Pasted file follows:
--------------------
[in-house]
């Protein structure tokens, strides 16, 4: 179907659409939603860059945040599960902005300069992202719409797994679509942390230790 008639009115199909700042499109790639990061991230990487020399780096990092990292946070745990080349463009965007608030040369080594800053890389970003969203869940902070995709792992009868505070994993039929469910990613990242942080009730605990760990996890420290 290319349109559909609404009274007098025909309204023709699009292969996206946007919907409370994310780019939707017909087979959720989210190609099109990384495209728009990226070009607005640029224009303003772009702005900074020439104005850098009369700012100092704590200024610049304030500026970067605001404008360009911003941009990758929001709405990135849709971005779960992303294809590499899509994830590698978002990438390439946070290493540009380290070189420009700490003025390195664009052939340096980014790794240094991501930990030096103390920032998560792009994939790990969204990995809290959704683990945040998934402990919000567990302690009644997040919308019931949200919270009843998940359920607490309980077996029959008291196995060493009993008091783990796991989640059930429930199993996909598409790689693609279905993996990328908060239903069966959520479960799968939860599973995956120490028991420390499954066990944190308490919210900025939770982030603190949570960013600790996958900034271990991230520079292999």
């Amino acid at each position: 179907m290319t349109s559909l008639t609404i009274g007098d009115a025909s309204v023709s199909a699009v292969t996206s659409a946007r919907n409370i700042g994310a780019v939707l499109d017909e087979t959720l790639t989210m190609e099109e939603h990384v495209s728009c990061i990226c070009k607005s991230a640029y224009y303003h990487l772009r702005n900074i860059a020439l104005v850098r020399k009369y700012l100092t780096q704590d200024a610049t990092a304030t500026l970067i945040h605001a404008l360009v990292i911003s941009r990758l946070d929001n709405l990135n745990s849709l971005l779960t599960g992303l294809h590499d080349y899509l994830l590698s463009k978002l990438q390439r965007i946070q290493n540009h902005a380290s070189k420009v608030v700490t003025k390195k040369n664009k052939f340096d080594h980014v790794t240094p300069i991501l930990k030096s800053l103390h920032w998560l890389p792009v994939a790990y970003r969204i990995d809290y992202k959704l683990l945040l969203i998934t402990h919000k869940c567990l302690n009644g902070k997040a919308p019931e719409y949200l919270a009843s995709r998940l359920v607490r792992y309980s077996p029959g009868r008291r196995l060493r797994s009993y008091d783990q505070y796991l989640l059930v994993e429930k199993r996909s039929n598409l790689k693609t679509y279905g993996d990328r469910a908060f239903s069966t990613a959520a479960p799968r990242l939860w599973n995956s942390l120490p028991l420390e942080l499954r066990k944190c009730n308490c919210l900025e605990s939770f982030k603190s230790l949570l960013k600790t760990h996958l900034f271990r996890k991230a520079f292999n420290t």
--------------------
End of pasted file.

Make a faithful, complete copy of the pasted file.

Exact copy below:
[in-house]
């Protein structure tokens, strides 16, 4: 179907659409939603860059945040599960902005300069992202719409797994679509942390230790 008639009115199909700042499109790639990061991230990487020399780096990092990292946070745990080349463009965007608030040369080594800053890389970003969203869940902070995709792992009868505070994993039929469910990613990242942080009730605990760990996890420290 290319349109559909609404009274007098025909309204023709699009292969996206946007919907409370994310780019939707017909087979959720989210190609099109990384495209728009990226070009607005640029224009303003772009702005900074020439104005850098009369700012100092704590200024610049304030500026970067605001404008360009911003941009990758929001709405990135849709971005779960992303294809590499899509994830590698978002990438390439946070290493540009380290070189420009700490003025390195664009052939340096980014790794240094991501930990030096103390920032998560792009994939790990969204990995809290959704683990945040998934402990919000567990302690009644997040919308019931949200919270009843998940359920607490309980077996029959008291196995060493009993008091783990796991989640059930429930199993996909598409790689693609279905993996990328908060239903069966959520479960799968939860599973995956120490028991420390499954066990944190308490919210900025939770982030603190949570960013600790996958900034271990991230520079292999």
């Amino acid at each position: 179907m290319t349109s559909l008639t609404i009274g007098d009115a025909s309204v023709s199909a699009v292969t996206s659409a946007r919907n409370i700042g994310a780019v939707l499109d017909e087979t959720l790639t989210m190609e099109e939603h990384v495209s728009c990061i990226c070009k607005s991230a640029y224009y303003h990487l772009r702005n900074i860059a020439l104005v850098r020399k009369y700012l100092t780096q704590d200024a610049t990092a304030t500026l970067i945040h605001a404008l360009v990292i911003s941009r990758l946070d929001n709405l990135n745990s849709l971005l779960t599960g992303l294809h590499d080349y899509l994830l590698s463009k978002l990438q390439r965007i946070q290493n540009h902005a380290s070189k420009v608030v700490t003025k390195k040369n664009k052939f340096d080594h980014v790794t240094p300069i991501l930990k030096s800053l103390h920032w998560l890389p792009v994939a790990y970003r969204i990995d809290y992202k959704l683990l945040l969203i998934t402990h919000k869940c567990l302690n009644g902070k997040a919308p019931e719409y949200l919270a009843s995709r998940l359920v607490r792992y309980s077996p029959g009868r008291r196995l060493r797994s009993y008091d783990q505070y796991l989640l059930v994993e429930k199993r996909s039929n598409l790689k693609t679509y279905g993996d990328r469910a908060f239903s069966t990613a959520a479960p799968r990242l939860w599973n995956s942390l120490p028991l420390e942080l499954r066990k944190c009730n308490c919210l900025e605990s939770f982030k603190s230790l949570l960013k600790t760990h996958l900034f271990r996890k991230a520079f292999n420290t």